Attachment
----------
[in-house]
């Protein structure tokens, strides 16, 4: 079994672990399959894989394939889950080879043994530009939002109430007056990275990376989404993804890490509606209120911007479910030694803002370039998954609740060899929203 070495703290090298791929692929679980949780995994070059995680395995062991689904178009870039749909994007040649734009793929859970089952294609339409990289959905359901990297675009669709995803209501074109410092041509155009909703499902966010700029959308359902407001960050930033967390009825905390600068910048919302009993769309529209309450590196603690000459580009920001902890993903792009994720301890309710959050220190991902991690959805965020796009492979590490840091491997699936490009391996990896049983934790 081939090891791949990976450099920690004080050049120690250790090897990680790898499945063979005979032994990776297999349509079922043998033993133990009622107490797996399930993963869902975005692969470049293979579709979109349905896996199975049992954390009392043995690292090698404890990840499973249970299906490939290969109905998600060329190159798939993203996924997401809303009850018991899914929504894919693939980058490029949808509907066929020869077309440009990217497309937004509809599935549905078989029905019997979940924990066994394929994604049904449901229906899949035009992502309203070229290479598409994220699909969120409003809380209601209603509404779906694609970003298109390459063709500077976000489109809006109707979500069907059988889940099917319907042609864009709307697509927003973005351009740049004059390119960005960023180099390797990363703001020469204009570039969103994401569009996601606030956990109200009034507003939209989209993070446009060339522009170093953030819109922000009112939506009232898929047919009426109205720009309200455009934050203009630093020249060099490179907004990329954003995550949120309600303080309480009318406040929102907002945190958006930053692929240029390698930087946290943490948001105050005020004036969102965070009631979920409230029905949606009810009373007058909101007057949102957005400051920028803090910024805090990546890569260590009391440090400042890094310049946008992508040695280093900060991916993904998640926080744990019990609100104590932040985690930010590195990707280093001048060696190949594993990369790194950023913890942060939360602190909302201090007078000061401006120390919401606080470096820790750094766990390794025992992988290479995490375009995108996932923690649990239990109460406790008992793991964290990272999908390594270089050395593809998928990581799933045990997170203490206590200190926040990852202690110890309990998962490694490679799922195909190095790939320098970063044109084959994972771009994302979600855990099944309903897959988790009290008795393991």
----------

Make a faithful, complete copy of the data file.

[in-house]
């Protein structure tokens, strides 16, 4: 079994672990399959894989394939889950080879043994530009939002109430007056990275990376989404993804890490509606209120911007479910030694803002370039998954609740060899929203 070495703290090298791929692929679980949780995994070059995680395995062991689904178009870039749909994007040649734009793929859970089952294609339409990289959905359901990297675009669709995803209501074109410092041509155009909703499902966010700029959308359902407001960050930033967390009825905390600068910048919302009993769309529209309450590196603690000459580009920001902890993903792009994720301890309710959050220190991902991690959805965020796009492979590490840091491997699936490009391996990896049983934790 081939090891791949990976450099920690004080050049120690250790090897990680790898499945063979005979032994990776297999349509079922043998033993133990009622107490797996399930993963869902975005692969470049293979579709979109349905896996199975049992954390009392043995690292090698404890990840499973249970299906490939290969109905998600060329190159798939993203996924997401809303009850018991899914929504894919693939980058490029949808509907066929020869077309440009990217497309937004509809599935549905078989029905019997979940924990066994394929994604049904449901229906899949035009992502309203070229290479598409994220699909969120409003809380209601209603509404779906694609970003298109390459063709500077976000489109809006109707979500069907059988889940099917319907042609864009709307697509927003973005351009740049004059390119960005960023180099390797990363703001020469204009570039969103994401569009996601606030956990109200009034507003939209989209993070446009060339522009170093953030819109922000009112939506009232898929047919009426109205720009309200455009934050203009630093020249060099490179907004990329954003995550949120309600303080309480009318406040929102907002945190958006930053692929240029390698930087946290943490948001105050005020004036969102965070009631979920409230029905949606009810009373007058909101007057949102957005400051920028803090910024805090990546890569260590009391440090400042890094310049946008992508040695280093900060991916993904998640926080744990019990609100104590932040985690930010590195990707280093001048060696190949594993990369790194950023913890942060939360602190909302201090007078000061401006120390919401606080470096820790750094766990390794025992992988290479995490375009995108996932923690649990239990109460406790008992793991964290990272999908390594270089050395593809998928990581799933045990997170203490206590200190926040990852202690110890309990998962490694490679799922195909190095790939320098970063044109084959994972771009994302979600855990099944309903897959988790009290008795393991």